19 August 2023
Law, Society and Politics in Comparative Perspective
Don’t miss out: students who register early can take advantage of the early bird discount on the program fee!
This course explores theoretical and historical perspectives on the intersection of law, society
and politics, and aims to foster discussion of contemporary issues among students from
different cultures and disciplines. After an introduction to comparative law and legal culture,
we read some classical social theorists (Durkheim, Weber and Marx), and consider their
relevance to contemporary debates about morality, (dis)obedience, conflict, and property.
Next, we investigate the role and operation of law in totalitarian settings such as Nazi and
Communist Germany. Finally, we consider the difficulties that such legacies pose for
democracy, the rule of law, and the economy in post-totalitarian societies. In this context, we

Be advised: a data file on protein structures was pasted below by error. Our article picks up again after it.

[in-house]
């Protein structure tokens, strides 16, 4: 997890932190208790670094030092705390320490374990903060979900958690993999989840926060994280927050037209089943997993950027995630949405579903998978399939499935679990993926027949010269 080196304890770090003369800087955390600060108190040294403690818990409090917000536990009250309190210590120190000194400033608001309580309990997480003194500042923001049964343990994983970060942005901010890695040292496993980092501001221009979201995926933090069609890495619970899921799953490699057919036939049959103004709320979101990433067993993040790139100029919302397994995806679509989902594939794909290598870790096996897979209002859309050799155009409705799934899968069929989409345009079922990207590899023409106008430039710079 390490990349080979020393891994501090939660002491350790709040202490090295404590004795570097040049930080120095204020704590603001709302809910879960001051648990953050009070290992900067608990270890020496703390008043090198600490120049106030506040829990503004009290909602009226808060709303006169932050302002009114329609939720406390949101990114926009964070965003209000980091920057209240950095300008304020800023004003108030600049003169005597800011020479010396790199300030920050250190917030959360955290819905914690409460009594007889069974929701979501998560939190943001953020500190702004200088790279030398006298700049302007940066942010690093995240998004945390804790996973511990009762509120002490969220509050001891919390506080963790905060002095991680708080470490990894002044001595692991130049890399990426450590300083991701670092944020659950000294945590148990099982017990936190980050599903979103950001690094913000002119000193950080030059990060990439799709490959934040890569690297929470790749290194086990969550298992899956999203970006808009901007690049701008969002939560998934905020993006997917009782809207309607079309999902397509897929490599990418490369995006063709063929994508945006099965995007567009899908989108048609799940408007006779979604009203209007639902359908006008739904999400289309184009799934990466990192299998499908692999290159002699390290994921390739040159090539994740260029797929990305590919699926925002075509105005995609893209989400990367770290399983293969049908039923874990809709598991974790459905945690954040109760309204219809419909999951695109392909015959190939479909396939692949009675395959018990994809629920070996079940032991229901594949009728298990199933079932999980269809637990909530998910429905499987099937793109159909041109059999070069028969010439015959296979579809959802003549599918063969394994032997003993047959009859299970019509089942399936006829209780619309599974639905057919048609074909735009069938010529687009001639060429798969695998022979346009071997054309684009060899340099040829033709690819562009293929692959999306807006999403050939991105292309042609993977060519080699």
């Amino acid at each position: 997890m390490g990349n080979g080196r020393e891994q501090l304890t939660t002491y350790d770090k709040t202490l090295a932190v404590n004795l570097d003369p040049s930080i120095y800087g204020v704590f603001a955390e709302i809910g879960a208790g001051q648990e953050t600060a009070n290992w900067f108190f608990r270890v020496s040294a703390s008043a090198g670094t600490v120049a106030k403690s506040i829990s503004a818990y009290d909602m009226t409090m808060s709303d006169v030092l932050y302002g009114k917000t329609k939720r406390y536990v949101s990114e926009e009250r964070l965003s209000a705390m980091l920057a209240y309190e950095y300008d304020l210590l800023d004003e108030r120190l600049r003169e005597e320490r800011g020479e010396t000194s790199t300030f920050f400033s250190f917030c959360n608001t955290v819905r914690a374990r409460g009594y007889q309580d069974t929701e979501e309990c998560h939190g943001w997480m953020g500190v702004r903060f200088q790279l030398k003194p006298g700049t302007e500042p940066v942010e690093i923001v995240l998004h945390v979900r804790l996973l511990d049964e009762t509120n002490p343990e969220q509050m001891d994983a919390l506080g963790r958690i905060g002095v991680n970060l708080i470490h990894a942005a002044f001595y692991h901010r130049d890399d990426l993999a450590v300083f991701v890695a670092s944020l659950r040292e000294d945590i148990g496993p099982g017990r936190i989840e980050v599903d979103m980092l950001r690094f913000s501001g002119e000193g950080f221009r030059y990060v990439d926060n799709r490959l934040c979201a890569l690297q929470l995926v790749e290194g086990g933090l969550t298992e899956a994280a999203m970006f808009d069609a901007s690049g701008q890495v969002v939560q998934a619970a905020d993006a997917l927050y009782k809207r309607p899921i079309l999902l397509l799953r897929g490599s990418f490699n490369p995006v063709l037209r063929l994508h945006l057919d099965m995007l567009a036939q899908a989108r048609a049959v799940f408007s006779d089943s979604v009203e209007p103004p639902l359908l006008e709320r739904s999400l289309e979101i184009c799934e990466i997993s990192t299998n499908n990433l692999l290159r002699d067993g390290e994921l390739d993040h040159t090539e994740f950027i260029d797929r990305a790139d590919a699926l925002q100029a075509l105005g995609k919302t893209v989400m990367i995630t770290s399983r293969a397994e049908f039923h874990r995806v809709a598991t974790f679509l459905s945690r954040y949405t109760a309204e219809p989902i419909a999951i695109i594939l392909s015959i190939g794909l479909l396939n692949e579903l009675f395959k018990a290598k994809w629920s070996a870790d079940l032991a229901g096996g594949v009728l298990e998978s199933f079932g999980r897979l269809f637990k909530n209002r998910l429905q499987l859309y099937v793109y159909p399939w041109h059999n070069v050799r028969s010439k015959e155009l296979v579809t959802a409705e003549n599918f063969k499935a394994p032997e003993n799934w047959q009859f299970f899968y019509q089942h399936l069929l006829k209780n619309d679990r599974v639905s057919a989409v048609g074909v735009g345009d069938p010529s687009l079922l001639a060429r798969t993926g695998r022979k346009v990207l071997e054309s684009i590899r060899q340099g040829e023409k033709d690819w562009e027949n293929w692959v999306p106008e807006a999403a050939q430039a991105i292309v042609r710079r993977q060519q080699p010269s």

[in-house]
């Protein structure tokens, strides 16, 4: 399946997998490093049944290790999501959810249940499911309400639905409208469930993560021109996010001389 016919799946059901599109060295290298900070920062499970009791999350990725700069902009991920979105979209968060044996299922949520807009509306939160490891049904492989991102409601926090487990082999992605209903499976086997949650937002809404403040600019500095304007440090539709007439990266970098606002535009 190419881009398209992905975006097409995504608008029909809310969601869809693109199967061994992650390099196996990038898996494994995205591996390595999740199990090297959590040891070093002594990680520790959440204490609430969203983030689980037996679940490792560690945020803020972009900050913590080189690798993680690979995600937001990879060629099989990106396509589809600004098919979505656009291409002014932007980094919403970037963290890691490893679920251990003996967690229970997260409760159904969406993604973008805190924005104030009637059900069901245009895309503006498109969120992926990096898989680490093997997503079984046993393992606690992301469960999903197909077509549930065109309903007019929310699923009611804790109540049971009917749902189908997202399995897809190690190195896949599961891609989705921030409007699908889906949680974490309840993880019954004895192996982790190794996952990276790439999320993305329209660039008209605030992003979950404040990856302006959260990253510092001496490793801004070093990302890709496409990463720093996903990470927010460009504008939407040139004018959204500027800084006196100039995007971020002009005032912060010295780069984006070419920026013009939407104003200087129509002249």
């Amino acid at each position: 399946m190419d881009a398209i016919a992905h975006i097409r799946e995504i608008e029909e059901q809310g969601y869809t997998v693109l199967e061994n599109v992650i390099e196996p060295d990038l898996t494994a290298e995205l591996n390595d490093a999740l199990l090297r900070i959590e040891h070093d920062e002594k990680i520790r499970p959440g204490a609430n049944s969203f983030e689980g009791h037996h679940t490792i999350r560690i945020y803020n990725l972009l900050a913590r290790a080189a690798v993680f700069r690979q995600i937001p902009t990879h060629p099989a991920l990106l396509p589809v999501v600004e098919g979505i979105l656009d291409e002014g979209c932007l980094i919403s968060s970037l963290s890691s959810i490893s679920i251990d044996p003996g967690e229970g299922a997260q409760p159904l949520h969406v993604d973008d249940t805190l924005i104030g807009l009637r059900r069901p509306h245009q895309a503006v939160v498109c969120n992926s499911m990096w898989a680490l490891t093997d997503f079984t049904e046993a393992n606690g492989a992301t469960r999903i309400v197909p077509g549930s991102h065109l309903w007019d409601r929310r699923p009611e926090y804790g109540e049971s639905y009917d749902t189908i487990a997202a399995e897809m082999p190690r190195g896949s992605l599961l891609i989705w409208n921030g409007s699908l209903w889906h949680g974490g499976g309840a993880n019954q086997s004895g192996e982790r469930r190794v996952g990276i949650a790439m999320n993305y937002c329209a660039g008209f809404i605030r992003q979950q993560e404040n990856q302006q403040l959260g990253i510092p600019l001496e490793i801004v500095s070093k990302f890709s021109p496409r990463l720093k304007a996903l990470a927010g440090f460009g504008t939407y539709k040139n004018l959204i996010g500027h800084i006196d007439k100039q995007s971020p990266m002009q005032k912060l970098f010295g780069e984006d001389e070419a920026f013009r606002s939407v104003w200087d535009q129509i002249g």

examine the need for ‘transitional justice’, the relationship between law and the market, and
the challenges posed by freedom of speech.
Overall, the course aims to develop skills at using theory and history to inform debates on
contemporary challenges, such as multiculturalism, punishment, (illegal) downloading/
streaming/file-sharing, and economic development. In addition to gaining substantive
expertise in various socio- and politico-legal fields, students develop communicative
competence through participatory exercises, and intercultural competence through
discussion with other students.
Prof. Helen Hartnell
This course is designed for all students with an interest in social sciences – in particular, history, sociology or political science – or in law. It is conceived as an undergraduate class, but the variety of students taking this course typically ranges from first-year students to postgraduate students. This experiential diversity provides unique opportunities for students to learn from one another
EUR 1300: Course fee
EUR 300: Program fee
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